Date of this Version
The Annals of the American Academy of Political and Social Science, vol. 645 no. 1 (January 2013), pp. 142-170; doi: 10.1177/0002716212459475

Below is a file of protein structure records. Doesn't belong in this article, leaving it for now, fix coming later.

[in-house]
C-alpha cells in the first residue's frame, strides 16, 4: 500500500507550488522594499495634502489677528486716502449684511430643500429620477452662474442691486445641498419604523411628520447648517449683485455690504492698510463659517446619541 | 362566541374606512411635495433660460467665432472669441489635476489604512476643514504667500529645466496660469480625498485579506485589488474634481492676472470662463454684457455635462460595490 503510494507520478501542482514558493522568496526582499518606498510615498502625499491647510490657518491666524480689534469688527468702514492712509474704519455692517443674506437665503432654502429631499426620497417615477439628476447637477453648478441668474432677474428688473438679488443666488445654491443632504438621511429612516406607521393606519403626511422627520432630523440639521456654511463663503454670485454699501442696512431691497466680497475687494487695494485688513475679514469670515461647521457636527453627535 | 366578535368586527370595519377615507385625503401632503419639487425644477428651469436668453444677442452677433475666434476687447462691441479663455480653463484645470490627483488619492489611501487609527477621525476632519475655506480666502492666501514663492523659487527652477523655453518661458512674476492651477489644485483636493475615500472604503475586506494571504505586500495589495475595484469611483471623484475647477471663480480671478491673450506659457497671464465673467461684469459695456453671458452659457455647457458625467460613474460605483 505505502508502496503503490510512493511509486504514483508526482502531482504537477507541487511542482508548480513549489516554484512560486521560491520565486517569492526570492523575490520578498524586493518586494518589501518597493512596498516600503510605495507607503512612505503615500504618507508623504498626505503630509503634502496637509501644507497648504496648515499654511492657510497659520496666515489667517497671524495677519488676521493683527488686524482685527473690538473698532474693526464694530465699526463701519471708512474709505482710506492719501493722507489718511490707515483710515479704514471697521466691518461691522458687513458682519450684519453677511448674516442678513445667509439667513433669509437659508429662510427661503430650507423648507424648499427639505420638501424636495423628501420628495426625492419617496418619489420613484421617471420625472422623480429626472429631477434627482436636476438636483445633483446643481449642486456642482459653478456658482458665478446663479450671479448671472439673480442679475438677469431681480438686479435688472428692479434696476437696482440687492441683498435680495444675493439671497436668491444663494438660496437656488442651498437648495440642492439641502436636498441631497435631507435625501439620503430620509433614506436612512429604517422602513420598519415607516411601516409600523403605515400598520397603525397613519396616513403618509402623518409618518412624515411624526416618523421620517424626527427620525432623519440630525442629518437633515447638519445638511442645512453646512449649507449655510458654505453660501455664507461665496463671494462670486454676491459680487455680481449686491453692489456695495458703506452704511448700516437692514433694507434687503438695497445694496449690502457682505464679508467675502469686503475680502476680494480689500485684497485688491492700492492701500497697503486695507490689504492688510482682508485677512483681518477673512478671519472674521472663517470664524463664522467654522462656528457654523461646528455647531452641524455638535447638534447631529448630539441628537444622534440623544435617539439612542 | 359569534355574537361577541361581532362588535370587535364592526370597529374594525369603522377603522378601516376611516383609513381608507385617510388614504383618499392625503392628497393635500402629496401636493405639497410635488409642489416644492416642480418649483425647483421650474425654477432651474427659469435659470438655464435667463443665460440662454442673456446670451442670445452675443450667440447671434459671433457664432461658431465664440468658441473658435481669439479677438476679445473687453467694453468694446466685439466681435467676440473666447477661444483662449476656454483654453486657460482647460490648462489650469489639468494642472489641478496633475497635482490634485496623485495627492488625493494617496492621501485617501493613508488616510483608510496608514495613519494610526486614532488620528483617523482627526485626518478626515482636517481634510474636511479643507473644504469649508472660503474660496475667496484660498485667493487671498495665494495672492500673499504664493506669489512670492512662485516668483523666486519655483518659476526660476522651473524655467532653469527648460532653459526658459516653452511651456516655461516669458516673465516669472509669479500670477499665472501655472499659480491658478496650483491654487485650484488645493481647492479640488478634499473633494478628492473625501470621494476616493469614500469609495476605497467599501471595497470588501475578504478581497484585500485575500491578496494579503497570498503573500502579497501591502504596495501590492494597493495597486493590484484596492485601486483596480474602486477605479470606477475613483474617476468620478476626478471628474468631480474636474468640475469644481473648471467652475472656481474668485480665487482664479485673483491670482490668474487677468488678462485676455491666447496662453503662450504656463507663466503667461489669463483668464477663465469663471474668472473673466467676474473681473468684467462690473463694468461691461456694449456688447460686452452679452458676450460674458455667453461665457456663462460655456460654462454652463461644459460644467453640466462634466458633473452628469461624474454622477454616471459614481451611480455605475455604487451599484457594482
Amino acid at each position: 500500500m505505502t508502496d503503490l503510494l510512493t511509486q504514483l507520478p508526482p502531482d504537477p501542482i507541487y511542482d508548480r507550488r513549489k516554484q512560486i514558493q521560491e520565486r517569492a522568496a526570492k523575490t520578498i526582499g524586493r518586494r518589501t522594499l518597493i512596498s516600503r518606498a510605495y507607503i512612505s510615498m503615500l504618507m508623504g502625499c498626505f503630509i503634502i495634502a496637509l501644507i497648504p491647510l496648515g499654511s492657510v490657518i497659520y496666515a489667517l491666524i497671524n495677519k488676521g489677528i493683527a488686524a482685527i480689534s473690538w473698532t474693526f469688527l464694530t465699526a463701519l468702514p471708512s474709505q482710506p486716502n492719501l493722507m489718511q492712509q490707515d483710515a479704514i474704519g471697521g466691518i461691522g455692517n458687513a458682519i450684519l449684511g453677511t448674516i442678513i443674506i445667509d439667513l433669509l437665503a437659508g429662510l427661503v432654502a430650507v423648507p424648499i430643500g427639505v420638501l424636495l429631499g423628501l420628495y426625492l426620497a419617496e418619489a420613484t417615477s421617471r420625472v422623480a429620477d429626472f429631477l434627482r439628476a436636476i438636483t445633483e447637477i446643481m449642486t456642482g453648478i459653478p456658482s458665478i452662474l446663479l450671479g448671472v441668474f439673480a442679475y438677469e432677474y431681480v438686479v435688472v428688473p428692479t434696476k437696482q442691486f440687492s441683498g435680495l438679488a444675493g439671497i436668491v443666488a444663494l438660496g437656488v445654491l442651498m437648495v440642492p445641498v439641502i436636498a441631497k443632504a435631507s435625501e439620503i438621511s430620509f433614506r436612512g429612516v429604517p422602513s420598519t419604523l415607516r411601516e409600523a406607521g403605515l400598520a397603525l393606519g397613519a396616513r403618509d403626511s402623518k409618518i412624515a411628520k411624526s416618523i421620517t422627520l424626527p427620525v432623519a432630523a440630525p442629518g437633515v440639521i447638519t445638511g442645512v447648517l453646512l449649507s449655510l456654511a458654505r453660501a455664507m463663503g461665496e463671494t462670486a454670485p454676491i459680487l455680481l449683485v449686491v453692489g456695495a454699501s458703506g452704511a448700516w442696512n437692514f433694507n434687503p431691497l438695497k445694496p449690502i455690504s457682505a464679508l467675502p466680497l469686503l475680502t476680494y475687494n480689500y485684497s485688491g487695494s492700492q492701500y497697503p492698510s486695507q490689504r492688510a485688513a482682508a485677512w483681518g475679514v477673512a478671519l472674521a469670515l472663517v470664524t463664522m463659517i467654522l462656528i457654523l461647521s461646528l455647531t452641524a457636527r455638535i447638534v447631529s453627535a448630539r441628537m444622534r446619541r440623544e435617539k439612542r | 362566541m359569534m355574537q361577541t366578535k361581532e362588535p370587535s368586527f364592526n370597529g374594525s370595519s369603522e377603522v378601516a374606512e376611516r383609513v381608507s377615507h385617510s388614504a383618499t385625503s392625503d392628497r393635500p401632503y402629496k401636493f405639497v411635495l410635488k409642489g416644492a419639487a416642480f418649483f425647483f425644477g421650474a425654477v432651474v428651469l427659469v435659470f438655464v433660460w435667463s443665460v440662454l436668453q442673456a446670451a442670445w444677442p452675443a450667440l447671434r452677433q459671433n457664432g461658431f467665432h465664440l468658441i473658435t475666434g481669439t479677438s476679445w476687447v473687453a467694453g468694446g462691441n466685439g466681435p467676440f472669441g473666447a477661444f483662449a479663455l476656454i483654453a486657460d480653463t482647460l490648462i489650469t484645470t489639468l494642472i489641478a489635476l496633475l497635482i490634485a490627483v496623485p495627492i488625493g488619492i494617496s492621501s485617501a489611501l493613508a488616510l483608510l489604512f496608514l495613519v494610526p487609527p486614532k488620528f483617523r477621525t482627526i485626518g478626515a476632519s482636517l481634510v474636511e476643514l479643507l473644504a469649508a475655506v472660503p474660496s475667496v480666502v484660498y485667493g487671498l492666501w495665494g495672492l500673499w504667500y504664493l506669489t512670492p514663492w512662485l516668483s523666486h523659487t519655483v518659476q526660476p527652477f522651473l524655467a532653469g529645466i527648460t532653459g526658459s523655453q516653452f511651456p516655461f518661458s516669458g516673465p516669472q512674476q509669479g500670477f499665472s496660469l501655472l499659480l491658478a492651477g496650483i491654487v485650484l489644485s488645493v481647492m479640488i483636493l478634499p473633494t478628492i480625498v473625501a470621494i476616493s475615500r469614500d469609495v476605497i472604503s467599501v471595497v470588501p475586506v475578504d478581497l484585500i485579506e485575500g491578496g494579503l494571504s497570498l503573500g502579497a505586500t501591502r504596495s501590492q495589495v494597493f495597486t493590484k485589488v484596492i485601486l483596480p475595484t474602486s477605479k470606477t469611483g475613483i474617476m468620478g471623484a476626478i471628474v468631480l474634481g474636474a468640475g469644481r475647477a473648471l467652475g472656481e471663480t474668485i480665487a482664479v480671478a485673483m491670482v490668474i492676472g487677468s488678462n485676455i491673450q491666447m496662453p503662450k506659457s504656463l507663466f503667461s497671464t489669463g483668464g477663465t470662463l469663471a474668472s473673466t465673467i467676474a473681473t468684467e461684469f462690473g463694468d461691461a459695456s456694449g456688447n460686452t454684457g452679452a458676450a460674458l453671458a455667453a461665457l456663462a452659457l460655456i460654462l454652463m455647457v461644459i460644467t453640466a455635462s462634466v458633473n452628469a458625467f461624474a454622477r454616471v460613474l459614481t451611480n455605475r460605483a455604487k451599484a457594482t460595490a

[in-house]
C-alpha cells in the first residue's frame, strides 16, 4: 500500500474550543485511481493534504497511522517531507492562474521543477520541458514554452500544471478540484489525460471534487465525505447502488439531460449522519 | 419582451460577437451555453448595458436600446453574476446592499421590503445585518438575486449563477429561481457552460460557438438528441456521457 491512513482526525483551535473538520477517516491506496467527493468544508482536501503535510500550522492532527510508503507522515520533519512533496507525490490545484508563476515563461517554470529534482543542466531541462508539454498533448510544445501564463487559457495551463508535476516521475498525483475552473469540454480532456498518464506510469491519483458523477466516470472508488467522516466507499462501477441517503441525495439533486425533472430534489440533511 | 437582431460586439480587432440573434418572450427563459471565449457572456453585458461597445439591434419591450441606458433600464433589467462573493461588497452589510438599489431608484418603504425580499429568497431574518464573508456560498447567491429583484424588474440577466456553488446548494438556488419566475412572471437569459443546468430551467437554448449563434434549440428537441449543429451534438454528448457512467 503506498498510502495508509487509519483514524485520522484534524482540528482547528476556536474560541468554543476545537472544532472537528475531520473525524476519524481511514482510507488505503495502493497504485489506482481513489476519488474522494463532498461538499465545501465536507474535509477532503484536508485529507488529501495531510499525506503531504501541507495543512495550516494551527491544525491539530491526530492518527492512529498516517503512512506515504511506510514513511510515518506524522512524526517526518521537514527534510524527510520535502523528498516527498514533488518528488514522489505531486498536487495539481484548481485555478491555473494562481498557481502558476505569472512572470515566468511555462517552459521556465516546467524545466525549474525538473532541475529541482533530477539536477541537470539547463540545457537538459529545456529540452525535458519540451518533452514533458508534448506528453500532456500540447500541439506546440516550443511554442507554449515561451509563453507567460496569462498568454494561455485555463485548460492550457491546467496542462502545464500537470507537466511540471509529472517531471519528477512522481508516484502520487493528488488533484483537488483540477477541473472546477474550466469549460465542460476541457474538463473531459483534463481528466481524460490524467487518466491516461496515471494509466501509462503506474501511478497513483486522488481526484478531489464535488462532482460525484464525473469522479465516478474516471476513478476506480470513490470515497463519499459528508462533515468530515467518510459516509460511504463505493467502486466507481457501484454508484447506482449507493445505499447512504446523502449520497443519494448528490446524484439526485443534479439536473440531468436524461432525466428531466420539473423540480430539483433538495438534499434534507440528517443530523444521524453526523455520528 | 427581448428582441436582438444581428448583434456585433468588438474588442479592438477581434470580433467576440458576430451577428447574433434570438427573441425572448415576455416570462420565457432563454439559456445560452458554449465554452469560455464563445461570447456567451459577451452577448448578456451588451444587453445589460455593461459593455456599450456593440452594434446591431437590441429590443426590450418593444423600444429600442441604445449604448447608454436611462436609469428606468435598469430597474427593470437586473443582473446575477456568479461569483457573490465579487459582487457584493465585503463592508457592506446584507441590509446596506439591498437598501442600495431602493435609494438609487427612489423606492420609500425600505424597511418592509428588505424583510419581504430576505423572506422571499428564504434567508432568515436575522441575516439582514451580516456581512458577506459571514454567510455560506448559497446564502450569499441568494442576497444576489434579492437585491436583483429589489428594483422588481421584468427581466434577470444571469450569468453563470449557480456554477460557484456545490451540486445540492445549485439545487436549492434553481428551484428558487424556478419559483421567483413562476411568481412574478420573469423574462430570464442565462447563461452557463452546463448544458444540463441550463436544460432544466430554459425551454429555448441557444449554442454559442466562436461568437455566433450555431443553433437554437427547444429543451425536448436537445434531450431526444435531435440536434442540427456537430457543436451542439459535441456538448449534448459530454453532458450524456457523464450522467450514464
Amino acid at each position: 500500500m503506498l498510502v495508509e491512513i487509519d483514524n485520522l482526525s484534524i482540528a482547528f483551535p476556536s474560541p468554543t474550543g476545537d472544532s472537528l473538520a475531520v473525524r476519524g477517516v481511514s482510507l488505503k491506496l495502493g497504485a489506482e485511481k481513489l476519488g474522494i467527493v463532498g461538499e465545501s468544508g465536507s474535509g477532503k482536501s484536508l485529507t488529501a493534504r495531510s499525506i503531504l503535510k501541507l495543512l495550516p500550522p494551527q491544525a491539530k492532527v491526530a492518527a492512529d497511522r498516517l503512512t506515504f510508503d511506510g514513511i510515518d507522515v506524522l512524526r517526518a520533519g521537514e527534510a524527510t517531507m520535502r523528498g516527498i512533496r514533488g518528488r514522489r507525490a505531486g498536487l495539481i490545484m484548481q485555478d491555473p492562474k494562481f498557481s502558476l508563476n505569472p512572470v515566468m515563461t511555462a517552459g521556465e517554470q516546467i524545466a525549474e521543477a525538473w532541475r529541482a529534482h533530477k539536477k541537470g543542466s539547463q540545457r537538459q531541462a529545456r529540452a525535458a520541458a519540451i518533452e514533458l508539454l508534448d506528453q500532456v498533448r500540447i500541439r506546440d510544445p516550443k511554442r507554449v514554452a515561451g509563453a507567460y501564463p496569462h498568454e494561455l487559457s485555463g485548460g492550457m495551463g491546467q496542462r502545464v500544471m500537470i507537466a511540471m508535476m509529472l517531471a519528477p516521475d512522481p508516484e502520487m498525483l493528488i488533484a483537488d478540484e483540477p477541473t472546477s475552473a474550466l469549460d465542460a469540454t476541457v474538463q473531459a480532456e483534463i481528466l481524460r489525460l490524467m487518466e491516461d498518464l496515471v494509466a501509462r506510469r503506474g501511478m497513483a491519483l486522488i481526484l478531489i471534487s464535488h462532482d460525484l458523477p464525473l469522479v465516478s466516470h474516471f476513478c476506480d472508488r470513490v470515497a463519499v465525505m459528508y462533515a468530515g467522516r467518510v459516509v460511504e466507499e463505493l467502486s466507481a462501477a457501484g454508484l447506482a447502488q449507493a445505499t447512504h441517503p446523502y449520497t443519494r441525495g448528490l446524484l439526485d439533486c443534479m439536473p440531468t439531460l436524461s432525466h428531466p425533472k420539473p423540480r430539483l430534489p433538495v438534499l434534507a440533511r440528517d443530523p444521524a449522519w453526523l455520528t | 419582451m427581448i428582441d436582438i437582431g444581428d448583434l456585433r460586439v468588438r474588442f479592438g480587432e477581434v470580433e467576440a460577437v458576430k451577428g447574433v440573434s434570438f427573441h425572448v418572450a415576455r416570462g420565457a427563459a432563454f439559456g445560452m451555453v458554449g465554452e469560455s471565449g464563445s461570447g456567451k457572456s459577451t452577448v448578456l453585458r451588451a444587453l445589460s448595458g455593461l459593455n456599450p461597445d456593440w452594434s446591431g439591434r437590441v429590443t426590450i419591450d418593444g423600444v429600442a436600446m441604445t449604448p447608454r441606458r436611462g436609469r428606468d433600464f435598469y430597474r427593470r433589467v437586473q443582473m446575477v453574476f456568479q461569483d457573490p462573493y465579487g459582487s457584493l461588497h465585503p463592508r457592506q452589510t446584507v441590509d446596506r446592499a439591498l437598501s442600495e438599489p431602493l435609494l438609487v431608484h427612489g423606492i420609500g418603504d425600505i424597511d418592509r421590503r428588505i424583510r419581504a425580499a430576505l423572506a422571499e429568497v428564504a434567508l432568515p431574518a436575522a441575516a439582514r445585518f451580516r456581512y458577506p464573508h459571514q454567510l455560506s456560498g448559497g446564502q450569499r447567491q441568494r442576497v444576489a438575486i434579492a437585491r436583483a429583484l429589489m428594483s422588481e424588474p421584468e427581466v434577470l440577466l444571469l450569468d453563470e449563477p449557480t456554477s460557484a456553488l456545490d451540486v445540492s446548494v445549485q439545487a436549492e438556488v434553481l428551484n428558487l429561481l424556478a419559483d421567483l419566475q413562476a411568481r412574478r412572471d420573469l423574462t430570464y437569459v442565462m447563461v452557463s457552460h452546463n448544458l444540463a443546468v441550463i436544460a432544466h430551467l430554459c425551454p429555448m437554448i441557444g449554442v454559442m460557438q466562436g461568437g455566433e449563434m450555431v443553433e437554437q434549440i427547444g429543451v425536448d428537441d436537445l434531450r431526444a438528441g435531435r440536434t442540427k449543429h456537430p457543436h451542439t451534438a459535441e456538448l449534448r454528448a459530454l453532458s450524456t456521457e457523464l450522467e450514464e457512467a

Survey researchers and practitioners use nonresponse adjustment weights to mitigate the effects of survey nonresponse on sample estimates. One challenge in creating these weights is finding useful auxiliary data that predict both the probability of participating in the survey and the survey variables of interest. This article reviews the use of paradata for nonresponse adjustment. Five different types of paradata are considered: neighborhood observations, observations of the sampled housing unit, observations of persons in the sampled housing unit, call records, and observations about the interviewer-householder interaction. Empirical evidence about the predictive value of these paradata for predicting both participation and survey variables is examined. Challenges of using these paradata are also identified, along with outstanding issues and opportunities related to the use of paradata for nonresponse adjustment.